The Excessive Use Of The Word "Like"
Politics and Activism

The Excessive Use Of The Word "Like"

The word “like” is the new “um.”

1915
Electric Autosport

I am part of a generation that uses the word “like” religiously. Increasingly and especially under the age of 40, people use the word “like” for many different purposes. I first became interested in researching the use of this word because I was thoroughly embarrassed by my college professor when he informed me that I used the word “like” 30 times since I had begun talking. Even though I knew he was right and that I used the word too much, I couldn’t help but feel embarrassed about my habit. After thinking about it, I decided I should make it a goal of mine to improve my language.

So the important question is, when can we acceptably use the word “like”? In which instances can we integrate this word into our speech and have it deemed appropriate by those around us – specifically in professional situations? Here’s what I found out.

Traditionally, the word “like” is used as a verb and to make a comparison. We can say, “I like that dog” or “he ran like the wind,” and we will not be criticized. The problem is when we start to use the word as filler. We place it randomly in a long sentence to extend what we’re saying or to portray something that we’re not quite sure about.

Commonly, we use “like” as a quotative. For example, we say sentences such as “My professor was like, ‘you say like way too much!’” Interestingly enough, I found that using the word “like” instead of “says” is totally acceptable. According to The American Scholar, using the word “like” allows the speaker to “vocalize the contents of participants’ utterances, but also his/her attitudes towards those utterances.” The word “like” can make multiple viewpoints clearer. It actually helps to more clearly portray a complicated sentence. Therefore, using the word “like” isn’t always bad.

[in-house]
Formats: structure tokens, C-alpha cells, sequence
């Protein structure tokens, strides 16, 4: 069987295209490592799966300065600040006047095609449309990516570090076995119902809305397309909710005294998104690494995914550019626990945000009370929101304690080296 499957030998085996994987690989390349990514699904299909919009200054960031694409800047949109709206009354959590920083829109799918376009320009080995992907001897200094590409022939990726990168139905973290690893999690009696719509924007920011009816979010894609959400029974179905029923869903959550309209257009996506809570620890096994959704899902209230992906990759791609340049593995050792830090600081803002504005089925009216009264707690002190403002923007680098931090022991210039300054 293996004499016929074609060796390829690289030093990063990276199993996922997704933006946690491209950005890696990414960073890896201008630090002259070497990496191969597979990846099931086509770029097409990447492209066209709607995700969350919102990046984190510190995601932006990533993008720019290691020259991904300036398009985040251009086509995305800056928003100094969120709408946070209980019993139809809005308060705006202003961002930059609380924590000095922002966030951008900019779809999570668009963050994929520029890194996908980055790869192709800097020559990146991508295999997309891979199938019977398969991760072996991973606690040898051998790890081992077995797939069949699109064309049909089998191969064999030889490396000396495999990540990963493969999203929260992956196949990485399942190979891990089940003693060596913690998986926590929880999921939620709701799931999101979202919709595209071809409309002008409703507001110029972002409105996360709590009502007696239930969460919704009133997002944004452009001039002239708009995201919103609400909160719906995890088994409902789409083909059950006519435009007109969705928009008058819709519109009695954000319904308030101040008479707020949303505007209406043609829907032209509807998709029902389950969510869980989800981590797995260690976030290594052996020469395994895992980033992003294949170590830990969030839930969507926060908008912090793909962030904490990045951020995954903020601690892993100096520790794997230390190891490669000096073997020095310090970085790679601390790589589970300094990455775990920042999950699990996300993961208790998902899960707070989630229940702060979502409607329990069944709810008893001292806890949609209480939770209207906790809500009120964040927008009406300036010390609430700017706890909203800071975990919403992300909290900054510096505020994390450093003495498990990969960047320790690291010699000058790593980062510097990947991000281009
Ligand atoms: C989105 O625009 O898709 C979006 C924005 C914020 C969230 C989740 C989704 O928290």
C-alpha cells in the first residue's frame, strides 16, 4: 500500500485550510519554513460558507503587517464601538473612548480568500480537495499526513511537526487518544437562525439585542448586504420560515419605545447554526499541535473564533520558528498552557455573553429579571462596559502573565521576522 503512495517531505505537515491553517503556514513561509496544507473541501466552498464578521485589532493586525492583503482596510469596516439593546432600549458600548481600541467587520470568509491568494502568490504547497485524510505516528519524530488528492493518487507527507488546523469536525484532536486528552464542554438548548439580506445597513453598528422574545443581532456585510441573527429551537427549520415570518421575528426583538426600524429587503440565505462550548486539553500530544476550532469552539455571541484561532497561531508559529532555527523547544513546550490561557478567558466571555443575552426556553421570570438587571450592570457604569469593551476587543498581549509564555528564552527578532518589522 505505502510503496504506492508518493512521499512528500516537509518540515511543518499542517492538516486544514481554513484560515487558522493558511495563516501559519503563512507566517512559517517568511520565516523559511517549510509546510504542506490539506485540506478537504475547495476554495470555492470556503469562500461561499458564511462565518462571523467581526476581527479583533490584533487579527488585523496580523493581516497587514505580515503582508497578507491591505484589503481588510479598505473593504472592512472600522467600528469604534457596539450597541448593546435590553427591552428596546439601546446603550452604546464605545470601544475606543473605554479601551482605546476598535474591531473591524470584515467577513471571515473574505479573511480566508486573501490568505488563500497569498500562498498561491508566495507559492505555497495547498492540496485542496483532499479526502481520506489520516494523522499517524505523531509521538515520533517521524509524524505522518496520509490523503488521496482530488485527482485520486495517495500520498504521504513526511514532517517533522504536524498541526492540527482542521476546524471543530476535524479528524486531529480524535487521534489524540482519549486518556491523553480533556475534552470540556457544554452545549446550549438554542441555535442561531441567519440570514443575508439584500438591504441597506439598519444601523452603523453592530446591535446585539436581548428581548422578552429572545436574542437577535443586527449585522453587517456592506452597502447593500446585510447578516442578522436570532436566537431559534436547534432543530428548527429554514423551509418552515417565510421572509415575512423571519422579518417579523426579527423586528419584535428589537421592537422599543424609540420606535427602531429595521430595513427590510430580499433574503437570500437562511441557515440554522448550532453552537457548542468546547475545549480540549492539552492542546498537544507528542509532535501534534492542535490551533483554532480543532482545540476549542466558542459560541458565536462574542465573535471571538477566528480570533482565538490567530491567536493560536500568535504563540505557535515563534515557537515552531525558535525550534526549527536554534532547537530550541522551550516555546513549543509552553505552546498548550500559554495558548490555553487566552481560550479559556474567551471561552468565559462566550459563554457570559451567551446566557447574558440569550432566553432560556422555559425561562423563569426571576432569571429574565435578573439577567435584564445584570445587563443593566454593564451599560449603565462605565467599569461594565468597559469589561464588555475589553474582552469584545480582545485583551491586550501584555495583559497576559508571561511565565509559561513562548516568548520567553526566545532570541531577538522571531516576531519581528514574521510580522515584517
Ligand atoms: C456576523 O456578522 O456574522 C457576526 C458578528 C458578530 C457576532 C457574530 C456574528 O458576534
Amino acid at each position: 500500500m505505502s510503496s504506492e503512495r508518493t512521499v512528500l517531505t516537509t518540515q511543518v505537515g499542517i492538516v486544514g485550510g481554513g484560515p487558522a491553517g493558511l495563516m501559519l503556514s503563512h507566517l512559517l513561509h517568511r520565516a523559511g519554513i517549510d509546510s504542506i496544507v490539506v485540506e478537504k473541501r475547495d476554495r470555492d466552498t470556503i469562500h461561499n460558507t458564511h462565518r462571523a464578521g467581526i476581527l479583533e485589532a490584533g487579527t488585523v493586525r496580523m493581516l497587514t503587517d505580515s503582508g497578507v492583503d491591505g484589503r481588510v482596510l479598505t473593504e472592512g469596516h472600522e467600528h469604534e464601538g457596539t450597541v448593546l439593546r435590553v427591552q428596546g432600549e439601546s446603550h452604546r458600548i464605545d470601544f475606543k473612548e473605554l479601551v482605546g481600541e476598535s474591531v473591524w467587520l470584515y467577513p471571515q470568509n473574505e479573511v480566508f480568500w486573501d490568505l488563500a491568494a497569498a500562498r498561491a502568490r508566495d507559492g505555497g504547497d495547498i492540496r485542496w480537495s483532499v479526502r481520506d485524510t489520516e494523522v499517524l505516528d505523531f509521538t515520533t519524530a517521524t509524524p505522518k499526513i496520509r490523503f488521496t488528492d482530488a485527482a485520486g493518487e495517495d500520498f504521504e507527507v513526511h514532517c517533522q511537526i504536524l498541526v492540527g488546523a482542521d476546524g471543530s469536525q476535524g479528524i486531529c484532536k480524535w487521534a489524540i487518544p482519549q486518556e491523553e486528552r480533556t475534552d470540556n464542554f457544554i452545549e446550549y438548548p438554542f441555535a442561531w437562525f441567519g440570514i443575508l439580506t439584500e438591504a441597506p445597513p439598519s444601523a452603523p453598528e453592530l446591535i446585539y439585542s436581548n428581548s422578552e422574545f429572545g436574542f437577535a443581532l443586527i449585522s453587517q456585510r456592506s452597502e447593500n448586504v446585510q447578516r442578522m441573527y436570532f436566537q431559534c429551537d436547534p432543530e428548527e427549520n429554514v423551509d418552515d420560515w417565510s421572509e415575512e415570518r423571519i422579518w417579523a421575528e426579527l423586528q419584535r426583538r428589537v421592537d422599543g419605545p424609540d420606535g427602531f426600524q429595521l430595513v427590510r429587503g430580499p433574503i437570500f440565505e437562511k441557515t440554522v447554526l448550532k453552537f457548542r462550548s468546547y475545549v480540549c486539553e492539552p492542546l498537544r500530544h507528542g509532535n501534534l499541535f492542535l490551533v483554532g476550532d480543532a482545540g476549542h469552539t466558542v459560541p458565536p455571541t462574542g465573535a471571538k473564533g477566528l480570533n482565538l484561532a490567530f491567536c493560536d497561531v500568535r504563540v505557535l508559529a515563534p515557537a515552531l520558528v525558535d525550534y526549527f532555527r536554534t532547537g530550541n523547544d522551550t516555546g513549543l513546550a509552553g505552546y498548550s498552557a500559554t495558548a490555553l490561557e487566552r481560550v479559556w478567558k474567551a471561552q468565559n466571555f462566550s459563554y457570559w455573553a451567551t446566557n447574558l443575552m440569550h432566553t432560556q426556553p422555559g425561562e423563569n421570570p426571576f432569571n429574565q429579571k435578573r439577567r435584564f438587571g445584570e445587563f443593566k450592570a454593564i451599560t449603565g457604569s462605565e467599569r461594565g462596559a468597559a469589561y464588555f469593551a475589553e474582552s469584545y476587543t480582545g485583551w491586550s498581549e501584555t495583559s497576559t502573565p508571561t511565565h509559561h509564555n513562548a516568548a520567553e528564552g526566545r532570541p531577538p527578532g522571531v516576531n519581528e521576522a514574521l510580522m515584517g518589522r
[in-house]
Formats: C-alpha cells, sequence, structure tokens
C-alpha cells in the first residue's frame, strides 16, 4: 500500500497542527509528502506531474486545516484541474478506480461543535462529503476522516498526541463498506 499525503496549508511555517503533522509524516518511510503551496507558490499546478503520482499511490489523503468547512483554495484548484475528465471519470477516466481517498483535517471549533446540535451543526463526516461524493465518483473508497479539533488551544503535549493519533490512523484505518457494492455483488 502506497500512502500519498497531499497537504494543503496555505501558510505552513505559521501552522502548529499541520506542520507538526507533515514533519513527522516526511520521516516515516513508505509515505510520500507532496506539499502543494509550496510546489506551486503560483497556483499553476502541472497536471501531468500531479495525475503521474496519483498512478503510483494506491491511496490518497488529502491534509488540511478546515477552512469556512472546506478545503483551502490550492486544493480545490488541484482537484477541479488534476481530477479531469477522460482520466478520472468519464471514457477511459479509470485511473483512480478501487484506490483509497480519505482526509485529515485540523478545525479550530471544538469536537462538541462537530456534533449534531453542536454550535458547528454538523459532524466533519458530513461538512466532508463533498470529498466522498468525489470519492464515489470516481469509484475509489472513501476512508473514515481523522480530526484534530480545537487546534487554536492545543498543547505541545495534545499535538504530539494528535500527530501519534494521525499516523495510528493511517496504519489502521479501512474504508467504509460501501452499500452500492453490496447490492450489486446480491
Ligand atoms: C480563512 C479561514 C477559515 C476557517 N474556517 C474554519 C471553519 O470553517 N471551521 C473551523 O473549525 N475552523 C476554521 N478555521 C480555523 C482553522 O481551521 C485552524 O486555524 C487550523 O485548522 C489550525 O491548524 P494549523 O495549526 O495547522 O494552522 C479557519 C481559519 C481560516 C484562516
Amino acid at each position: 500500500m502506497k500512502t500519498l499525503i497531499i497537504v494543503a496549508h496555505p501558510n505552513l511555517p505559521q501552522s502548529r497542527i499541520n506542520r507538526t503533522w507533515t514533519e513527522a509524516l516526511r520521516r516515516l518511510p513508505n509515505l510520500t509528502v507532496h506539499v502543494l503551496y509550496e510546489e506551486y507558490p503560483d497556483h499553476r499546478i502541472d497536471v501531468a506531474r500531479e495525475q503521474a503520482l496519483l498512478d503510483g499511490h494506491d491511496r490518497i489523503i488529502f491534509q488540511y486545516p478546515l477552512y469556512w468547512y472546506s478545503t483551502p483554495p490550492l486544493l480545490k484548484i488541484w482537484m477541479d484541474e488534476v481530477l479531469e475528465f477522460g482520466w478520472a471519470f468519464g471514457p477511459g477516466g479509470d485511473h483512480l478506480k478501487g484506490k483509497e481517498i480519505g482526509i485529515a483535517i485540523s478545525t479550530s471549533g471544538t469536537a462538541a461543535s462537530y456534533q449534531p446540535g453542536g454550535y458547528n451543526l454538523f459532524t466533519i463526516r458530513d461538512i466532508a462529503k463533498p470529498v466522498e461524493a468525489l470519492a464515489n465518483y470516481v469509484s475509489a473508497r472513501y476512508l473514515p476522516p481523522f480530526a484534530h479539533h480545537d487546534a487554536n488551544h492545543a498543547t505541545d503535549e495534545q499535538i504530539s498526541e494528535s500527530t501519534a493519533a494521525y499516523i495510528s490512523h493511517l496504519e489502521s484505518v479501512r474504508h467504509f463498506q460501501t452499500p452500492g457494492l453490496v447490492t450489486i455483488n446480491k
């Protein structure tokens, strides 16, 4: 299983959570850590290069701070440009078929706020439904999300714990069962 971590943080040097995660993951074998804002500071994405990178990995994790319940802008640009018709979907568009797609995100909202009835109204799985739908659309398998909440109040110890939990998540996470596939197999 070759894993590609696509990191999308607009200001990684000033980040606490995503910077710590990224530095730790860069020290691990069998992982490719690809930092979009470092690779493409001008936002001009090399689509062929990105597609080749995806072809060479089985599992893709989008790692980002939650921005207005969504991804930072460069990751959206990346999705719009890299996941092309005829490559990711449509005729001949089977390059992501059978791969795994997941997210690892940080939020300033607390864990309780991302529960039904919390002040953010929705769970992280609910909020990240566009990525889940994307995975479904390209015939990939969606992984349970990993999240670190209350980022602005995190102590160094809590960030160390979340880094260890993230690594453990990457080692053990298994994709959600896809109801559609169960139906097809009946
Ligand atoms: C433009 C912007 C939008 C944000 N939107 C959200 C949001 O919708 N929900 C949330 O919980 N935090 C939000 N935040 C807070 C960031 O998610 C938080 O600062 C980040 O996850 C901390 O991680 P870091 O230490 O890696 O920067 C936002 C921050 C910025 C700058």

Take that, professor. But I shouldn’t get ahead of myself.

The word “like” is the new “um.” We use it to fill uncomfortable gaps. But the use of “like” as a filler can be related to the language of a California Valley Girl, according to BBC News. This makes it frowned upon to say use the word “like” too much. It sounds unprofessional, especially to those over 45, who are not as accustomed to the use of “like” in language.

What I have found is that using the word “like” isn’t completely bad. Scholars claim that it is actually a very useful word in more ways than people may think. But it is important to keep in mind that using the word “like” too much in a professional setting is frowned upon.

Knowing this, I think that it is okay to use the word “like” as long as we don’t use it too often. From my research, I have learned that using the word as filler isn’t a good method of communication, but is more acceptable than I originally thought. I started this article with the intention to expose the word for making today’s language sound lazy, but found out that my hypothesis was not completely correct. Using the word too often can distract the listener from the intended message. No one wants their communication to be broken because of their excessive use of the word. But this does not mean that it doesn’t have its benefits.

Instead of completely eradicating the word from my every day language, I now know how to selectively choose when to utilize this overused word.

Thank you to my professor who challenged me to improve my language and served as the inspiration for this article. He showed me that though we may not always enjoy constructive criticism, it is vital for growth and we should try our best to learn from it.

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This article has not been reviewed by Odyssey HQ and solely reflects the ideas and opinions of the creator.
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